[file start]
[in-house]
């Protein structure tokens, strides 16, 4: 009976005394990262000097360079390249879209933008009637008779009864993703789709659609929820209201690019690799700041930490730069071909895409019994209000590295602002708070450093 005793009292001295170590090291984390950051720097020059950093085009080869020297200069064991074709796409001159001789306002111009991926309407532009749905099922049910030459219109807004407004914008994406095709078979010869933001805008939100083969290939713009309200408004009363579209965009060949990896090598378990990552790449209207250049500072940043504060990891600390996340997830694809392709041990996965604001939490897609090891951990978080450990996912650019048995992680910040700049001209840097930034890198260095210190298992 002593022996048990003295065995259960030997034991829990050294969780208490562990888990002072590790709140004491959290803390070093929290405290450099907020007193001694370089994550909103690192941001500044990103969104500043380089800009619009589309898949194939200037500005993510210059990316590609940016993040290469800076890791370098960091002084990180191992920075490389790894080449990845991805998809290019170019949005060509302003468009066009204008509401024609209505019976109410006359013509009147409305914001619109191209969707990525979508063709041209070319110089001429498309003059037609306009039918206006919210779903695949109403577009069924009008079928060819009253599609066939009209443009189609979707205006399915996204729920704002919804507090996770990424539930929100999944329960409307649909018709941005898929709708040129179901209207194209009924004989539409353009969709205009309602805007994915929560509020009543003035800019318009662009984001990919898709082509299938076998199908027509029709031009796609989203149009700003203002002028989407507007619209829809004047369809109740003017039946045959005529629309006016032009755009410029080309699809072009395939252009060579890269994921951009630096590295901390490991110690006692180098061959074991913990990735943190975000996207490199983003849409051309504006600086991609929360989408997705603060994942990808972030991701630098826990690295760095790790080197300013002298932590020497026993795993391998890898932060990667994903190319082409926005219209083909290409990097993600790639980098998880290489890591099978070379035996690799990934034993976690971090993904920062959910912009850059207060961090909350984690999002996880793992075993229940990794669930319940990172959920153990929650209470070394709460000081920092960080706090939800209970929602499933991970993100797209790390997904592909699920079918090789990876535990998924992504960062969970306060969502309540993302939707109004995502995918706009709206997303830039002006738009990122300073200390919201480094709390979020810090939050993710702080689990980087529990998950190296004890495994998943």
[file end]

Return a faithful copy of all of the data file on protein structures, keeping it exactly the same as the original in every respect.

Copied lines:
[in-house]
């Protein structure tokens, strides 16, 4: 009976005394990262000097360079390249879209933008009637008779009864993703789709659609929820209201690019690799700041930490730069071909895409019994209000590295602002708070450093 005793009292001295170590090291984390950051720097020059950093085009080869020297200069064991074709796409001159001789306002111009991926309407532009749905099922049910030459219109807004407004914008994406095709078979010869933001805008939100083969290939713009309200408004009363579209965009060949990896090598378990990552790449209207250049500072940043504060990891600390996340997830694809392709041990996965604001939490897609090891951990978080450990996912650019048995992680910040700049001209840097930034890198260095210190298992 002593022996048990003295065995259960030997034991829990050294969780208490562990888990002072590790709140004491959290803390070093929290405290450099907020007193001694370089994550909103690192941001500044990103969104500043380089800009619009589309898949194939200037500005993510210059990316590609940016993040290469800076890791370098960091002084990180191992920075490389790894080449990845991805998809290019170019949005060509302003468009066009204008509401024609209505019976109410006359013509009147409305914001619109191209969707990525979508063709041209070319110089001429498309003059037609306009039918206006919210779903695949109403577009069924009008079928060819009253599609066939009209443009189609979707205006399915996204729920704002919804507090996770990424539930929100999944329960409307649909018709941005898929709708040129179901209207194209009924004989539409353009969709205009309602805007994915929560509020009543003035800019318009662009984001990919898709082509299938076998199908027509029709031009796609989203149009700003203002002028989407507007619209829809004047369809109740003017039946045959005529629309006016032009755009410029080309699809072009395939252009060579890269994921951009630096590295901390490991110690006692180098061959074991913990990735943190975000996207490199983003849409051309504006600086991609929360989408997705603060994942990808972030991701630098826990690295760095790790080197300013002298932590020497026993795993391998890898932060990667994903190319082409926005219209083909290409990097993600790639980098998880290489890591099978070379035996690799990934034993976690971090993904920062959910912009850059207060961090909350984690999002996880793992075993229940990794669930319940990172959920153990929650209470070394709460000081920092960080706090939800209970929602499933991970993100797209790390997904592909699920079918090789990876535990998924992504960062969970306060969502309540993302939707109004995502995918706009709206997303830039002006738009990122300073200390919201480094709390979020810090939050993710702080689990980087529990998950190296004890495994998943």